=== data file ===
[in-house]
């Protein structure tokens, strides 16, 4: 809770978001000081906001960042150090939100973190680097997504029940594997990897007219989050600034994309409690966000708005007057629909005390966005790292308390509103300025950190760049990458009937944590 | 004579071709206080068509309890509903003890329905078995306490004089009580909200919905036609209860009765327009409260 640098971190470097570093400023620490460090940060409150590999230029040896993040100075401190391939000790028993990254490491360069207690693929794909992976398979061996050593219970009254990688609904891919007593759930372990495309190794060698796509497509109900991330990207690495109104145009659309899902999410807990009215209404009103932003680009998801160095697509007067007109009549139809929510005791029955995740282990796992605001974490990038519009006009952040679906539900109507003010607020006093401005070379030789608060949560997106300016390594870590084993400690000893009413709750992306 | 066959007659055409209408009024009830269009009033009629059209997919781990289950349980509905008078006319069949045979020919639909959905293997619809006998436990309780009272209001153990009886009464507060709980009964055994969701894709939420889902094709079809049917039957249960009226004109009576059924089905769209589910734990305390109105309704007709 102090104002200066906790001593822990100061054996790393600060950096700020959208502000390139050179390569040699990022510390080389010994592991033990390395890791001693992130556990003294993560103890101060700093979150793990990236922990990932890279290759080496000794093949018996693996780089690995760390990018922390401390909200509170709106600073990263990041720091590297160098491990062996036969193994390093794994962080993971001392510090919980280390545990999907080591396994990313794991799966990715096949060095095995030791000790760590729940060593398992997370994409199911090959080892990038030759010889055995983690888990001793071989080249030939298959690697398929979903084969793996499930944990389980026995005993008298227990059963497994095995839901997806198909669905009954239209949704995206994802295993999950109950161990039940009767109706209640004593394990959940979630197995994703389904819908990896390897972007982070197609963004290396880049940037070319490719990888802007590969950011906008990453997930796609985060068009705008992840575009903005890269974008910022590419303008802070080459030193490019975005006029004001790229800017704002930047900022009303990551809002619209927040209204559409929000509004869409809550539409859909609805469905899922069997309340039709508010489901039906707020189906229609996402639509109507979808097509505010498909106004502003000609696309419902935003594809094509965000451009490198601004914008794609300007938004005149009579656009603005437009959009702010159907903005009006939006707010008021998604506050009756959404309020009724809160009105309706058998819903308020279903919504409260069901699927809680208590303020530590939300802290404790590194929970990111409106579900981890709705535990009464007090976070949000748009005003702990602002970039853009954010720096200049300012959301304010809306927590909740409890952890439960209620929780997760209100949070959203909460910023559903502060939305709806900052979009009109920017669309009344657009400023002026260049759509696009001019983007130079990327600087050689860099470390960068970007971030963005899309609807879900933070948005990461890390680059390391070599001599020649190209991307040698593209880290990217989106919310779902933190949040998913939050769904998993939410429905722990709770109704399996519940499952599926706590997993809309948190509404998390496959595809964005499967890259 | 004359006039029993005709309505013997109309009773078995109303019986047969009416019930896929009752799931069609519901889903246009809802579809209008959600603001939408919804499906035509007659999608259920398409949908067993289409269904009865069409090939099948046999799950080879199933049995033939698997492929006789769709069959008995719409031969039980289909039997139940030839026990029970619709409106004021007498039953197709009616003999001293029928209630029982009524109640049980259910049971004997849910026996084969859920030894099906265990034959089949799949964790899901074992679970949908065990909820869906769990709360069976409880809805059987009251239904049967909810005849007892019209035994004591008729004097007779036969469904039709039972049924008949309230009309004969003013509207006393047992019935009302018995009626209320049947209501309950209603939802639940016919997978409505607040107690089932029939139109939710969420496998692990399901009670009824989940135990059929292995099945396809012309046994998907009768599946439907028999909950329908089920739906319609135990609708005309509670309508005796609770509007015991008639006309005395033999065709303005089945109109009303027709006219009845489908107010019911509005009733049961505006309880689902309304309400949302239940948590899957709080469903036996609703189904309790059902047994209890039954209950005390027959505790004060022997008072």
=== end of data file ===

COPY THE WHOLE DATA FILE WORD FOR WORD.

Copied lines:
[in-house]
């Protein structure tokens, strides 16, 4: 809770978001000081906001960042150090939100973190680097997504029940594997990897007219989050600034994309409690966000708005007057629909005390966005790292308390509103300025950190760049990458009937944590 | 004579071709206080068509309890509903003890329905078995306490004089009580909200919905036609209860009765327009409260 640098971190470097570093400023620490460090940060409150590999230029040896993040100075401190391939000790028993990254490491360069207690693929794909992976398979061996050593219970009254990688609904891919007593759930372990495309190794060698796509497509109900991330990207690495109104145009659309899902999410807990009215209404009103932003680009998801160095697509007067007109009549139809929510005791029955995740282990796992605001974490990038519009006009952040679906539900109507003010607020006093401005070379030789608060949560997106300016390594870590084993400690000893009413709750992306 | 066959007659055409209408009024009830269009009033009629059209997919781990289950349980509905008078006319069949045979020919639909959905293997619809006998436990309780009272209001153990009886009464507060709980009964055994969701894709939420889902094709079809049917039957249960009226004109009576059924089905769209589910734990305390109105309704007709 102090104002200066906790001593822990100061054996790393600060950096700020959208502000390139050179390569040699990022510390080389010994592991033990390395890791001693992130556990003294993560103890101060700093979150793990990236922990990932890279290759080496000794093949018996693996780089690995760390990018922390401390909200509170709106600073990263990041720091590297160098491990062996036969193994390093794994962080993971001392510090919980280390545990999907080591396994990313794991799966990715096949060095095995030791000790760590729940060593398992997370994409199911090959080892990038030759010889055995983690888990001793071989080249030939298959690697398929979903084969793996499930944990389980026995005993008298227990059963497994095995839901997806198909669905009954239209949704995206994802295993999950109950161990039940009767109706209640004593394990959940979630197995994703389904819908990896390897972007982070197609963004290396880049940037070319490719990888802007590969950011906008990453997930796609985060068009705008992840575009903005890269974008910022590419303008802070080459030193490019975005006029004001790229800017704002930047900022009303990551809002619209927040209204559409929000509004869409809550539409859909609805469905899922069997309340039709508010489901039906707020189906229609996402639509109507979808097509505010498909106004502003000609696309419902935003594809094509965000451009490198601004914008794609300007938004005149009579656009603005437009959009702010159907903005009006939006707010008021998604506050009756959404309020009724809160009105309706058998819903308020279903919504409260069901699927809680208590303020530590939300802290404790590194929970990111409106579900981890709705535990009464007090976070949000748009005003702990602002970039853009954010720096200049300012959301304010809306927590909740409890952890439960209620929780997760209100949070959203909460910023559903502060939305709806900052979009009109920017669309009344657009400023002026260049759509696009001019983007130079990327600087050689860099470390960068970007971030963005899309609807879900933070948005990461890390680059390391070599001599020649190209991307040698593209880290990217989106919310779902933190949040998913939050769904998993939410429905722990709770109704399996519940499952599926706590997993809309948190509404998390496959595809964005499967890259 | 004359006039029993005709309505013997109309009773078995109303019986047969009416019930896929009752799931069609519901889903246009809802579809209008959600603001939408919804499906035509007659999608259920398409949908067993289409269904009865069409090939099948046999799950080879199933049995033939698997492929006789769709069959008995719409031969039980289909039997139940030839026990029970619709409106004021007498039953197709009616003999001293029928209630029982009524109640049980259910049971004997849910026996084969859920030894099906265990034959089949799949964790899901074992679970949908065990909820869906769990709360069976409880809805059987009251239904049967909810005849007892019209035994004591008729004097007779036969469904039709039972049924008949309230009309004969003013509207006393047992019935009302018995009626209320049947209501309950209603939802639940016919997978409505607040107690089932029939139109939710969420496998692990399901009670009824989940135990059929292995099945396809012309046994998907009768599946439907028999909950329908089920739906319609135990609708005309509670309508005796609770509007015991008639006309005395033999065709303005089945109109009303027709006219009845489908107010019911509005009733049961505006309880689902309304309400949302239940948590899957709080469903036996609703189904309790059902047994209890039954209950005390027959505790004060022997008072």